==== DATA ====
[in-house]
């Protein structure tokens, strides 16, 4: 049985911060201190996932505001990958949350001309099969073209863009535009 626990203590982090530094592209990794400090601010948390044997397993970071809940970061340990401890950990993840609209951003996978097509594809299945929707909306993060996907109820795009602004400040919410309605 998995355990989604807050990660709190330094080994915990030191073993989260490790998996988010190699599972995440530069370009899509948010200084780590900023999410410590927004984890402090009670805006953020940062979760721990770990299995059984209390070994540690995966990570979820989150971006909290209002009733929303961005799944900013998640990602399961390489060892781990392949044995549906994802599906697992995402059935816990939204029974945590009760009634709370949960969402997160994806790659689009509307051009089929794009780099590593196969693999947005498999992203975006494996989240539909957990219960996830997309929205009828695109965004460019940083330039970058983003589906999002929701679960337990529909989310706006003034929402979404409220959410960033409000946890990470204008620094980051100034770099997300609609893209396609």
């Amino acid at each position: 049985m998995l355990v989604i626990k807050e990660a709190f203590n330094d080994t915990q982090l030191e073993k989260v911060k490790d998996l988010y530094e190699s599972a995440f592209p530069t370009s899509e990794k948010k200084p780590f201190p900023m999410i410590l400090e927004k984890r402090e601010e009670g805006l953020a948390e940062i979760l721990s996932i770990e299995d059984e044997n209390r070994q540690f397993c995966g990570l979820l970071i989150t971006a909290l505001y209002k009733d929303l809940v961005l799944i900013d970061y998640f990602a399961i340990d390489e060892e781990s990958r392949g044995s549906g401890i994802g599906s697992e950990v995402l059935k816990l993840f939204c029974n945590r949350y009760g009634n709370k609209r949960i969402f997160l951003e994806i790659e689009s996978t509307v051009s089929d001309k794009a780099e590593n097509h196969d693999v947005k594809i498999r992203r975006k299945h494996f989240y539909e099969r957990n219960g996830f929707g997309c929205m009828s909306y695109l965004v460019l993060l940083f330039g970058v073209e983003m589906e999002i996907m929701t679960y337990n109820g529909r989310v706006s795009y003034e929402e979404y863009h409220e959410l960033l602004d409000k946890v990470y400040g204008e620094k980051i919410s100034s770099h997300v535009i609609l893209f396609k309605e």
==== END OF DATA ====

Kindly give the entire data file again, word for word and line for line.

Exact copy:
[in-house]
């Protein structure tokens, strides 16, 4: 049985911060201190996932505001990958949350001309099969073209863009535009 626990203590982090530094592209990794400090601010948390044997397993970071809940970061340990401890950990993840609209951003996978097509594809299945929707909306993060996907109820795009602004400040919410309605 998995355990989604807050990660709190330094080994915990030191073993989260490790998996988010190699599972995440530069370009899509948010200084780590900023999410410590927004984890402090009670805006953020940062979760721990770990299995059984209390070994540690995966990570979820989150971006909290209002009733929303961005799944900013998640990602399961390489060892781990392949044995549906994802599906697992995402059935816990939204029974945590009760009634709370949960969402997160994806790659689009509307051009089929794009780099590593196969693999947005498999992203975006494996989240539909957990219960996830997309929205009828695109965004460019940083330039970058983003589906999002929701679960337990529909989310706006003034929402979404409220959410960033409000946890990470204008620094980051100034770099997300609609893209396609």
């Amino acid at each position: 049985m998995l355990v989604i626990k807050e990660a709190f203590n330094d080994t915990q982090l030191e073993k989260v911060k490790d998996l988010y530094e190699s599972a995440f592209p530069t370009s899509e990794k948010k200084p780590f201190p900023m999410i410590l400090e927004k984890r402090e601010e009670g805006l953020a948390e940062i979760l721990s996932i770990e299995d059984e044997n209390r070994q540690f397993c995966g990570l979820l970071i989150t971006a909290l505001y209002k009733d929303l809940v961005l799944i900013d970061y998640f990602a399961i340990d390489e060892e781990s990958r392949g044995s549906g401890i994802g599906s697992e950990v995402l059935k816990l993840f939204c029974n945590r949350y009760g009634n709370k609209r949960i969402f997160l951003e994806i790659e689009s996978t509307v051009s089929d001309k794009a780099e590593n097509h196969d693999v947005k594809i498999r992203r975006k299945h494996f989240y539909e099969r957990n219960g996830f929707g997309c929205m009828s909306y695109l965004v460019l993060l940083f330039g970058v073209e983003m589906e999002i996907m929701t679960y337990n109820g529909r989310v706006s795009y003034e929402e979404y863009h409220e959410l960033l602004d409000k946890v990470y400040g204008e620094k980051i919410s100034s770099h997300v535009i609609l893209f396609k309605e």